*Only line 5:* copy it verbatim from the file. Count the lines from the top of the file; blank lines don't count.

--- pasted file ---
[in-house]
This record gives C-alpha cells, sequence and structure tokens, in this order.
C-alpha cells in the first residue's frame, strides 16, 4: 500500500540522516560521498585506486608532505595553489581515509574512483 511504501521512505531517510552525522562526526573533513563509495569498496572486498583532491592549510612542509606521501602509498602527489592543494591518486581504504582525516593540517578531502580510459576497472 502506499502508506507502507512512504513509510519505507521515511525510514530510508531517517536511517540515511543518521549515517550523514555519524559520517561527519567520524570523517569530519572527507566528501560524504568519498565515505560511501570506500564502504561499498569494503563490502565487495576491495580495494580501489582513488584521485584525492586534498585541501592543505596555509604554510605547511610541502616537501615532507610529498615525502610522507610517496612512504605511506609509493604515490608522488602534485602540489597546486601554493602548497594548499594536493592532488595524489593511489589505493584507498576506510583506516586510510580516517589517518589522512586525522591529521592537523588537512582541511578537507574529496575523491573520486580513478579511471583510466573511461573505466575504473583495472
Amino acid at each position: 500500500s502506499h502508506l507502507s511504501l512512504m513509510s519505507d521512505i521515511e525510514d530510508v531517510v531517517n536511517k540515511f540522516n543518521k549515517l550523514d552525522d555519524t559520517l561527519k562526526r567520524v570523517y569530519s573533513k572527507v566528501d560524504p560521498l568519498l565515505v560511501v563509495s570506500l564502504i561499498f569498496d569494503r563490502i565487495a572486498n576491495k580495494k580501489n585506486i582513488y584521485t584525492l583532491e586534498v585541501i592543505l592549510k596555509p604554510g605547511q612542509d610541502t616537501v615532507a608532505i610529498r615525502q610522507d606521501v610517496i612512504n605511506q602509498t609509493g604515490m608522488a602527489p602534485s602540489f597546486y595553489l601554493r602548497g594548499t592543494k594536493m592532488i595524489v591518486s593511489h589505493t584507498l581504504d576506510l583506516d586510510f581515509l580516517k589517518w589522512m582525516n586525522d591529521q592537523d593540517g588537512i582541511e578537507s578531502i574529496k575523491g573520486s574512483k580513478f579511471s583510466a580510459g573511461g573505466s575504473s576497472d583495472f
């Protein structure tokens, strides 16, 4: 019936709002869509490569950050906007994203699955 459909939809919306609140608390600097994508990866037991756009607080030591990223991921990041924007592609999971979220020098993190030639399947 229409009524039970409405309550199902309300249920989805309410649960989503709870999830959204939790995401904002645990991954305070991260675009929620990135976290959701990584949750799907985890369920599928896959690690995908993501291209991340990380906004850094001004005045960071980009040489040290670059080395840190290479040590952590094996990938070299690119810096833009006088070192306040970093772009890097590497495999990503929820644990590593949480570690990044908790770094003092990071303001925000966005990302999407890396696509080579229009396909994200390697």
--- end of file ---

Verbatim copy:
């Protein structure tokens, strides 16, 4: 019936709002869509490569950050906007994203699955 459909939809919306609140608390600097994508990866037991756009607080030591990223991921990041924007592609999971979220020098993190030639399947 229409009524039970409405309550199902309300249920989805309410649960989503709870999830959204939790995401904002645990991954305070991260675009929620990135976290959701990584949750799907985890369920599928896959690690995908993501291209991340990380906004850094001004005045960071980009040489040290670059080395840190290479040590952590094996990938070299690119810096833009006088070192306040970093772009890097590497495999990503929820644990590593949480570690990044908790770094003092990071303001925000966005990302999407890396696509080579229009396909994200390697």